Have you ever noticed the exaggerated way an athlete runs prior to participating in her sport? You may see a funny-looking jog that looks as if she is trying to kick herself in the butt. She is not doing this to be funny or because she has an injury. The butt-kick is a dynamic stretch to warm up the joints and muscles of the lower body.
You can choose to do butt-kicks in place or moving forward. You should wear quality athletic shoes to support your feet during this dynamic movement. You stand tall with your back straight and your chest out. As you jog in place or jog forward bend your knee and lift your heel rapidly up towards your bum. Quickly alternate the butt-kicks at an even speed.
Various types of stretches exist. The butt-kicks are considered a dynamic stretch meaning that it is a stretch that uses movement. A dynamic stretch is useful to warm your body before playing sports, and it often resembles sport-specific exercises. The butt-kick stretch is particularly helpful if you play soccer, jump hurdles or play tennis. A dynamic butt-kick stretch improves your flexibility, increases lower-body range of motion and serves as an effective warm up before your workout.
The butt-kick stretches your quadriceps. The quads are groups of four-muscles located on the fronts of your upper legs. The muscle contracts to straighten your leg from a bent-knee position. When you bend your knee and raise your heel toward your posterior, the quadriceps lengthen and stretch. The dynamic butt-kick stretch keeps your quads flexible. This is important for preventing injuries, such as muscle tears, and to keep a healthy range of motion in your knees and hips.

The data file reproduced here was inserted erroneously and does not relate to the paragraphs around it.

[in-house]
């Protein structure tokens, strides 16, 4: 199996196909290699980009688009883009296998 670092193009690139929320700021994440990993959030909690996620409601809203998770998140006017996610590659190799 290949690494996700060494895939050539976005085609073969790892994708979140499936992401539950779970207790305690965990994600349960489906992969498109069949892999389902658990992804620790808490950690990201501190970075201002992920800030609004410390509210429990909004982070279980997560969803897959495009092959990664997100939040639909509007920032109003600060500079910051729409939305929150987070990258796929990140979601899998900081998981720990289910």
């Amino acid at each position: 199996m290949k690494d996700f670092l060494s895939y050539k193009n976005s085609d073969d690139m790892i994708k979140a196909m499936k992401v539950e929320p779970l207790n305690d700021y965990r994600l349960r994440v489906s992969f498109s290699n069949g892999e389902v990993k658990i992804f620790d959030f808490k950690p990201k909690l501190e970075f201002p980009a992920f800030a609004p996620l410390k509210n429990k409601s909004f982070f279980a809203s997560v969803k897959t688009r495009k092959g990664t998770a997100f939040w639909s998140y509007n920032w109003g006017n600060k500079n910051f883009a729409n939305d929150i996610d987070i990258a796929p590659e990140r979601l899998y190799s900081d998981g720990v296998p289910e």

Prior to aerobic workouts such as team sports, jogging, cycling, skating or walking, use the butt-kicks to warm your legs. Determine your duration based on time, distance or repetitions. For example, do butt-kicks for 60 seconds, rest for 60 seconds and repeat. Or, perform 20 yards of butt-kicks across the football field. You can also count the number of butt-kicks and aim to do 20 to 30 repetitions at one time.
A mother of two and passionate fitness presenter, Lisa M. Wolfe had her first fitness article published in 2001. She is the author of six fitness books and holds an Associate of Arts in exercise science from Oakland Community College. When not writing, Wolfe is hula-hooping, kayaking, walking or cycling.